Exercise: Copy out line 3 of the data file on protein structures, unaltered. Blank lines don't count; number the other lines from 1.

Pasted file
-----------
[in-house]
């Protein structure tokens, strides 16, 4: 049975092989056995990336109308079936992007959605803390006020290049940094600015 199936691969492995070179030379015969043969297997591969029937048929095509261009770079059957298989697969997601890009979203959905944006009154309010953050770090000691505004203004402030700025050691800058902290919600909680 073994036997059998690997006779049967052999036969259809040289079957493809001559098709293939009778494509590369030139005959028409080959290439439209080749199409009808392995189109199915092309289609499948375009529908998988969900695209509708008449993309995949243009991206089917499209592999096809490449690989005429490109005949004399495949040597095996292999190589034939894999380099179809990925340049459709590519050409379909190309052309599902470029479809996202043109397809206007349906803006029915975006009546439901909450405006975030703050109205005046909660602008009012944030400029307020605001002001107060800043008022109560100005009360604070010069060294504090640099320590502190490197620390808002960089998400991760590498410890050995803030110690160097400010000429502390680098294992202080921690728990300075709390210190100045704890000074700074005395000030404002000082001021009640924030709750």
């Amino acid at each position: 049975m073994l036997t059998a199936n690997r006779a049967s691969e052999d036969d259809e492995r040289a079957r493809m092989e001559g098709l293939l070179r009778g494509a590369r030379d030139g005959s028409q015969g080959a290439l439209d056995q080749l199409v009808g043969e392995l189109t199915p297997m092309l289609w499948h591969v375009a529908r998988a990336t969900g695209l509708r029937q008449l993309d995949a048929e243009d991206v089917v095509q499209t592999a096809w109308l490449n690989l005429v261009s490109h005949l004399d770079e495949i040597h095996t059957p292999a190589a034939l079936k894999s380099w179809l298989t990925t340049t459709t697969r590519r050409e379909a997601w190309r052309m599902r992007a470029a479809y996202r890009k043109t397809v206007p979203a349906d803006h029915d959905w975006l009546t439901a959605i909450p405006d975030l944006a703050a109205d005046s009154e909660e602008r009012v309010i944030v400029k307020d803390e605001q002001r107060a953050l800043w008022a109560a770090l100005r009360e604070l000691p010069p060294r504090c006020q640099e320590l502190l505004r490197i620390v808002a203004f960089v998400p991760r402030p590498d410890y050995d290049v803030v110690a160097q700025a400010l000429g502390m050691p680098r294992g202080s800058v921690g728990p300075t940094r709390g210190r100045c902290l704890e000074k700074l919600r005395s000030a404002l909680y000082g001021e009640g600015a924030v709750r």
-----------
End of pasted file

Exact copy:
């Amino acid at each position: 049975m073994l036997t059998a199936n690997r006779a049967s691969e052999d036969d259809e492995r040289a079957r493809m092989e001559g098709l293939l070179r009778g494509a590369r030379d030139g005959s028409q015969g080959a290439l439209d056995q080749l199409v009808g043969e392995l189109t199915p297997m092309l289609w499948h591969v375009a529908r998988a990336t969900g695209l509708r029937q008449l993309d995949a048929e243009d991206v089917v095509q499209t592999a096809w109308l490449n690989l005429v261009s490109h005949l004399d770079e495949i040597h095996t059957p292999a190589a034939l079936k894999s380099w179809l298989t990925t340049t459709t697969r590519r050409e379909a997601w190309r052309m599902r992007a470029a479809y996202r890009k043109t397809v206007p979203a349906d803006h029915d959905w975006l009546t439901a959605i909450p405006d975030l944006a703050a109205d005046s009154e909660e602008r009012v309010i944030v400029k307020d803390e605001q002001r107060a953050l800043w008022a109560a770090l100005r009360e604070l000691p010069p060294r504090c006020q640099e320590l502190l505004r490197i620390v808002a203004f960089v998400p991760r402030p590498d410890y050995d290049v803030v110690a160097q700025a400010l000429g502390m050691p680098r294992g202080s800058v921690g728990p300075t940094r709390g210190r100045c902290l704890e000074k700074l919600r005395s000030a404002l909680y000082g001021e009640g600015a924030v709750r």